How net neutrality impacts Internet use in the U.P.

UPPER PENINSULA — When you log onto your Internet browser, you expect to have full access of the World Wide Web. Pretty much anyone can have a web address and sell their product, brand or platform to other Internet users.

This is what is called “the Open Internet,” or “net neutrality.”

“Net neutrality essentially has to do with fair play of transport of Internet traffic so that when an end-user has requested something, they get that on a first-come, first-serve, or first-in, first-out basis without any kind of mitigation or that traffic being subject to any pricing game or preferential treatment,” said Thom Sumbler, sales and business developer at Peninsula Fiber Network.

This is the way the Internet has operated for almost 20 years. The Federal Communications Commission governs the web and creates regulations, which have changed overtime. The current Chairman of the FCC, Ajit Pai, introduced a plan in May of 2017 to evaluate the current rules of Internet Freedom. Pai proposes that the FCC classify broadband Internet as an “information service,” a designation first established during the Clinton administration, and decrease legal regulations on Internet service providers.

Many members of the public and politicians have opposed the plan, saying it would reduce or get rid of net neutrality all together. U.S. Senator Gary Peters is one of those opposed to Pai’s plan. If net neutrality goes away, Peters said larger communications companies could charge more money for individuals to have a faster Internet connection, or favor the activity of some web users over others.

“The Internet was built on equal access for everybody and it’s been an incredible, incredible thing for folks. Once we start saying that some people will be treated more equal than others, we start moving away from what’s important with the Internet,” said Peters.

One of his main focuses as a senator has been to provide Internet access to those even in the most remote areas of Michigan.

“We are working very hard to get internet access and high speed internet access to everybody. Just in a time when we’re trying to make sure that it’s available to everybody, we have the FCC pushing a rule that’s going to make it harder for people to have equal access to the Internet,” he said.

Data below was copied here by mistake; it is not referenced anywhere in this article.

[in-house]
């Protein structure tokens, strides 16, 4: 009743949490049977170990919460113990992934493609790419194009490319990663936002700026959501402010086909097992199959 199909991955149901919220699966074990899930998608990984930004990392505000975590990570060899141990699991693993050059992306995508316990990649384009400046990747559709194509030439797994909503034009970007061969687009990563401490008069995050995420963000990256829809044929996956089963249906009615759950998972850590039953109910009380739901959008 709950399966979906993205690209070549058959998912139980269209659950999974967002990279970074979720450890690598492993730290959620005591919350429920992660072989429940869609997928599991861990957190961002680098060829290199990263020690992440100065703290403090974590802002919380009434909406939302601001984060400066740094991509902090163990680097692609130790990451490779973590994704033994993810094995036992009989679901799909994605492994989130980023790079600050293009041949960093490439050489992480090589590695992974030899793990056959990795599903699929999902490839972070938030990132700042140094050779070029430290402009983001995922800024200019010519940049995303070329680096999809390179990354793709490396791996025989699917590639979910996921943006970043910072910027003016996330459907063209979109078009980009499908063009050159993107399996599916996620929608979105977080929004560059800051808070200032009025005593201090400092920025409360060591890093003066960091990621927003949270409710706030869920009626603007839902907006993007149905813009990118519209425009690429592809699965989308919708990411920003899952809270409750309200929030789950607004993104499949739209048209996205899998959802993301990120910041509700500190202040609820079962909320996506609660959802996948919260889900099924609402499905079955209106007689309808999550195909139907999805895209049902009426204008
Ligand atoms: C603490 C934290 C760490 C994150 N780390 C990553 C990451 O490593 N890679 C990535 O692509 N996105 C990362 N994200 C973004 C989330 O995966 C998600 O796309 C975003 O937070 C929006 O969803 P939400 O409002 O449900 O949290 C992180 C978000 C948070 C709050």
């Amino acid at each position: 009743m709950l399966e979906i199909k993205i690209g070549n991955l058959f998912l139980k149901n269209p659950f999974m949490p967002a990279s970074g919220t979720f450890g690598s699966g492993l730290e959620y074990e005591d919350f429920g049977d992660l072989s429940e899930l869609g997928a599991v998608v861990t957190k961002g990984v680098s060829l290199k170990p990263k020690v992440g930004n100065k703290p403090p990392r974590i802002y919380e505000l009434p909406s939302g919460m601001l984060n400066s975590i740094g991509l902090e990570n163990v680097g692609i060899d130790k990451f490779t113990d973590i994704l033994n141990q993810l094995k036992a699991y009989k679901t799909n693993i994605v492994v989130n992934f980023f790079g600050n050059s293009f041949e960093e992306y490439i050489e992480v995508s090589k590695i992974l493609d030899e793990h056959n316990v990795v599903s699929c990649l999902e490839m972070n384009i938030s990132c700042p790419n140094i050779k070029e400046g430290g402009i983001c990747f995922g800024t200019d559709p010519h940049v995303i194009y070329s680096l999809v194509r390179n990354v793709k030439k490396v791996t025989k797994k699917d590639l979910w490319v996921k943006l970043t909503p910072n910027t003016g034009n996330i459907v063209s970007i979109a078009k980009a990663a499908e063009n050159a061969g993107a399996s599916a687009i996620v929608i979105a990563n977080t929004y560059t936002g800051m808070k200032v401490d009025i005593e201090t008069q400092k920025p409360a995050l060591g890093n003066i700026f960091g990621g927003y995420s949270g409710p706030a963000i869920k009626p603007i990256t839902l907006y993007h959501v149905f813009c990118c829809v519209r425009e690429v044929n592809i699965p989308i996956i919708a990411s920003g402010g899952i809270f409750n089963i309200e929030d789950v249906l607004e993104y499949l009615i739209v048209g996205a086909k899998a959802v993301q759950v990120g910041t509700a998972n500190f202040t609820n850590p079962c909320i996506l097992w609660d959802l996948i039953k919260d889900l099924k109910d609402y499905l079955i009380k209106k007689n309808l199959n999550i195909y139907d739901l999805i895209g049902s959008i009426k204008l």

The location of the Upper Peninsula makes it difficult for bigger Internet service providers to succeed, but there are ways for residents to still have Internet access.

Peninsula Fiber Network is a local, deregulated entity that sells Internet service to corporations, 911 sectors and many Internet service providers in the U.P., downstate Michigan and Wisconsin. PFN is the backbone Internet provider for Baraga Telephone Company and Hiawatha Communications, who then deliver Internet access to thousands of residents.

The infrastructure of the Internet has changed overtime and the business of providing Internet has followed suit. The majority of traffic flow is now from streaming services, which requires more bandwidth to maintain the consumer’s Internet experience.

“The industry in general is trying to find a solution to the changing structure of the Internet and the bandwidth per capita utilization is increasing explosively, much more than we’ve ever experienced before,” said Koray Inal, vice president of Baraga Telephone Company.

The three companies currently do not restrict what consumers do with their Internet service and the companies are not looking to change that, although it is unclear how Pai’s proposal will impact their customers.

“We want to give a broadband pipe to the end user and let them get whatever network services they would like without restrictions. Now, that said, we don’t know how it’s going to play out across the country. The business plans may change,” added Bill Tidd, vice president and chief technology officer at Hiawatha Communications.

“They may see some types of changes in terms of delivery, they may see other options available to them, they may see some costs with some types of service that they buy from their content providers. So maybe they’ll see a different cost from Netflix or maybe they’ll see a different cost from Amazon. We don’t know that yet,” said Sumbler. “But in terms of our network, there will be no change to the end-user/customer. They’ll see no change from us.”

The FCC will vote on Pai’s proposal on December 14th.